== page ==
The only evidence was that offered by the State. At the conclusion thereof, each defendant on trial moved for judgment as of nonsuit. The motion of Arthur James Hill was allowed and as to him the action was dismissed. The court overruled the motions of Gaines and Andrews. As to each, Gaines and Andrews, the jury returned a verdict of guilty; and, as to each, judgment imposing a prison sentence was pronounced. Each excepted and appealed, assigning as error the overruling of his motion for judgment as of nonsuit.

Attorney General Bruton and Deputy Attorney General McGalliard for the State.

Mullen, Holland & Cooke and Amon Butler for defendant appellants.

Bobbitt, J.

There was evidence tending to show the facts narrated below.

On December 31, 1962, about 2:00 p.m., Billy Hill, Gaines and Andrews entered Dellinger’s Jewelry Store, located on East Main Street, Cherryville, N. C. Mrs. Dellinger was waiting on a customer and Mr. Davis, “the watchmaker,” was waiting on another customer. Mrs. Dellinger was nearer the front of the “fairly long” store.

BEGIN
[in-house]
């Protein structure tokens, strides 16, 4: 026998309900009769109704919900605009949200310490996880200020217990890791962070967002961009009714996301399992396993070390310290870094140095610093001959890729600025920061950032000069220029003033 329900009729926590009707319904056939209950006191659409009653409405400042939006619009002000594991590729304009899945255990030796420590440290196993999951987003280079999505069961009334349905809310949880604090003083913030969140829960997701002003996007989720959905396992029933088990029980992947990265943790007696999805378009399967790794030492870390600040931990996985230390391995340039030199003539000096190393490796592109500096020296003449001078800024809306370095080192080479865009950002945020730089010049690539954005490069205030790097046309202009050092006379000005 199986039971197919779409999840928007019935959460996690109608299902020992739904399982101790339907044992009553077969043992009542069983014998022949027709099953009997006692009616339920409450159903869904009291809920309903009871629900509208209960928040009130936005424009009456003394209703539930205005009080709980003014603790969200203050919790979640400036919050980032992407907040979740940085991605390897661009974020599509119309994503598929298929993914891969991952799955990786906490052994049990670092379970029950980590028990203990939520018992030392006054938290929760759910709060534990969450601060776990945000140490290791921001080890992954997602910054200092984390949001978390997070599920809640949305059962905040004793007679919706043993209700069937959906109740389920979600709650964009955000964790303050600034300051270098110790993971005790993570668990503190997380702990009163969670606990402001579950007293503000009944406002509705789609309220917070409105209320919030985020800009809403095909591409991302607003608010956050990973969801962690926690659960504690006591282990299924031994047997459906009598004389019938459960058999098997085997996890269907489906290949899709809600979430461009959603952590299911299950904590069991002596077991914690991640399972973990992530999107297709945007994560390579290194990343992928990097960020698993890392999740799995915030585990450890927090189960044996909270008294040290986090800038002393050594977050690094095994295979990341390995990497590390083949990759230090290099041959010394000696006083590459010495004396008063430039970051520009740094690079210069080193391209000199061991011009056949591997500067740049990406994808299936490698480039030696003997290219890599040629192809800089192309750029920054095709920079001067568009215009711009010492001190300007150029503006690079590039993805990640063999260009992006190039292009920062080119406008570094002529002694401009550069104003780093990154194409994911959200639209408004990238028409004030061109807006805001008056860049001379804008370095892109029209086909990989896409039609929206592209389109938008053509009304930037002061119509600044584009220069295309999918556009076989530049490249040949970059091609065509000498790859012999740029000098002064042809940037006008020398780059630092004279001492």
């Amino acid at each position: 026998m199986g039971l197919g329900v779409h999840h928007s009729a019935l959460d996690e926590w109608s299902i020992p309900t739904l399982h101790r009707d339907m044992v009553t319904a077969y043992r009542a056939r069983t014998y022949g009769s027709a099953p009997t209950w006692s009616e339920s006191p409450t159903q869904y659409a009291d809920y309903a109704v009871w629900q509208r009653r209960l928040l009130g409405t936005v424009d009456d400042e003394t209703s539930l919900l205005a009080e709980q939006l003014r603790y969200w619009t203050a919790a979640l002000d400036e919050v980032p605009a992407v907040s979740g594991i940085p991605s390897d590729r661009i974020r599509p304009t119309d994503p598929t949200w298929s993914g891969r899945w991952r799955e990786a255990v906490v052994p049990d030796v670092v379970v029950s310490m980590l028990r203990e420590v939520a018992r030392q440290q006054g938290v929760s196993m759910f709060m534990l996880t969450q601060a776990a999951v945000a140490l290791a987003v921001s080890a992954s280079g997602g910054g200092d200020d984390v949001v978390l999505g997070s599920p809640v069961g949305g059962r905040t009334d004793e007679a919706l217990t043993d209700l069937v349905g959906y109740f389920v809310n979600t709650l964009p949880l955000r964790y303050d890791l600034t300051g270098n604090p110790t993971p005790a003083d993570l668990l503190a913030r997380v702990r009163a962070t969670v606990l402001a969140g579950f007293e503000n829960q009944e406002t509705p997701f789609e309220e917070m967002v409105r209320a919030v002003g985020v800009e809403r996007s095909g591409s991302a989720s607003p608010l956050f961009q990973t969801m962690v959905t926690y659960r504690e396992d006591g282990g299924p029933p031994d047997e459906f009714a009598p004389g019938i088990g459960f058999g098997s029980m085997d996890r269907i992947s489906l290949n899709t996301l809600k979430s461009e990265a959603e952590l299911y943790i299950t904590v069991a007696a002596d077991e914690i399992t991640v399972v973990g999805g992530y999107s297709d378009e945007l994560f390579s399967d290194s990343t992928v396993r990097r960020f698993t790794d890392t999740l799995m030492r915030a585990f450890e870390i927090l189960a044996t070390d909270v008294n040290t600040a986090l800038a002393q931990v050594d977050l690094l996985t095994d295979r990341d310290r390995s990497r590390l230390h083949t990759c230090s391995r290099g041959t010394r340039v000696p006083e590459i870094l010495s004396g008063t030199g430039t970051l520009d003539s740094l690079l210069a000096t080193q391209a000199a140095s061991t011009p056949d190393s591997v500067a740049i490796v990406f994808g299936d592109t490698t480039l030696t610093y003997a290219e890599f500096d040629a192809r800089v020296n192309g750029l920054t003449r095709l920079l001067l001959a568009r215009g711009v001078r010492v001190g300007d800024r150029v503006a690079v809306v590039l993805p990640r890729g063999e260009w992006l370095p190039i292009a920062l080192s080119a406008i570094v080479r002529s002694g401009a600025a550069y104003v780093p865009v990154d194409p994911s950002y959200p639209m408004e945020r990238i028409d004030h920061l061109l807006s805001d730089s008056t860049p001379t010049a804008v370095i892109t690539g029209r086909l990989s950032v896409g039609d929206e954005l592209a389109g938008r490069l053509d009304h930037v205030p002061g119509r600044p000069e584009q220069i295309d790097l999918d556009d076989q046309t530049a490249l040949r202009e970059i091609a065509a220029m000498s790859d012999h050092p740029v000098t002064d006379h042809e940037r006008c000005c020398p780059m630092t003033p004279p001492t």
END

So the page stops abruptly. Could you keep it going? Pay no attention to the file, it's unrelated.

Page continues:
Mrs. Dellinger saw Billy Hill reach over “the first counter after you come inside the front door,” open a sliding door and remove a tray or box of diamonds. Billy Hill, who was wearing a long coat, then “turned around” and “was facing the other boys.” Mrs. Dellinger left her customer, walked toward the three boys and said: “Now, you boys have got a tray of diamond rings, and the best thing you can do is give them back to me.” Billy Hill opened up his coat and said: “I don’t have any rings.” Mrs. Dellinger turned and said to Davis: “Call Yates McGinnis.” (Yates McGinnis was the Chief of Police of *230Cherryville.) Thereupon, they (“the three colored boys”) “ran out the door just as fast as they could across the street.” Although pursued by Mrs. Dellinger, Davis and an unidentified man, they reached and got in a Chevrolet car, parked on a nearby side street, which “pulled off” and drove away.